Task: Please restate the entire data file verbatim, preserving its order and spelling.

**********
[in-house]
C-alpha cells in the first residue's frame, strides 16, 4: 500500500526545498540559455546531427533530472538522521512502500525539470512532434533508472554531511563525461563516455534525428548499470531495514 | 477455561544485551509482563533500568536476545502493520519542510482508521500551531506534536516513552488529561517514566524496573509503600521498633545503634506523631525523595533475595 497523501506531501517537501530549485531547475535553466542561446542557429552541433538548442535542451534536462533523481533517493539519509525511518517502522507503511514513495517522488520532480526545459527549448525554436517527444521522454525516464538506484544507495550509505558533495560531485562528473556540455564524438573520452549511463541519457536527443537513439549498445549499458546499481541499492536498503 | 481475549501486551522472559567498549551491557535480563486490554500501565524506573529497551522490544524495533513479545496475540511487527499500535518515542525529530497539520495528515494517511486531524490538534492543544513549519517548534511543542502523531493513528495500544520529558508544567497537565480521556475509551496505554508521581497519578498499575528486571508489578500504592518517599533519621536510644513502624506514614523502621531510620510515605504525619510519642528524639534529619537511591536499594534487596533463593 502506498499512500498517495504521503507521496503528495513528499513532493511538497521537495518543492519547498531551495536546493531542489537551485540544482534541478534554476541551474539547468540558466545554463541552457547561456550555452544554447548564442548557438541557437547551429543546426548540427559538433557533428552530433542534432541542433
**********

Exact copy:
[in-house]
C-alpha cells in the first residue's frame, strides 16, 4: 500500500526545498540559455546531427533530472538522521512502500525539470512532434533508472554531511563525461563516455534525428548499470531495514 | 477455561544485551509482563533500568536476545502493520519542510482508521500551531506534536516513552488529561517514566524496573509503600521498633545503634506523631525523595533475595 497523501506531501517537501530549485531547475535553466542561446542557429552541433538548442535542451534536462533523481533517493539519509525511518517502522507503511514513495517522488520532480526545459527549448525554436517527444521522454525516464538506484544507495550509505558533495560531485562528473556540455564524438573520452549511463541519457536527443537513439549498445549499458546499481541499492536498503 | 481475549501486551522472559567498549551491557535480563486490554500501565524506573529497551522490544524495533513479545496475540511487527499500535518515542525529530497539520495528515494517511486531524490538534492543544513549519517548534511543542502523531493513528495500544520529558508544567497537565480521556475509551496505554508521581497519578498499575528486571508489578500504592518517599533519621536510644513502624506514614523502621531510620510515605504525619510519642528524639534529619537511591536499594534487596533463593 502506498499512500498517495504521503507521496503528495513528499513532493511538497521537495518543492519547498531551495536546493531542489537551485540544482534541478534554476541551474539547468540558466545554463541552457547561456550555452544554447548564442548557438541557437547551429543546426548540427559538433557533428552530433542534432541542433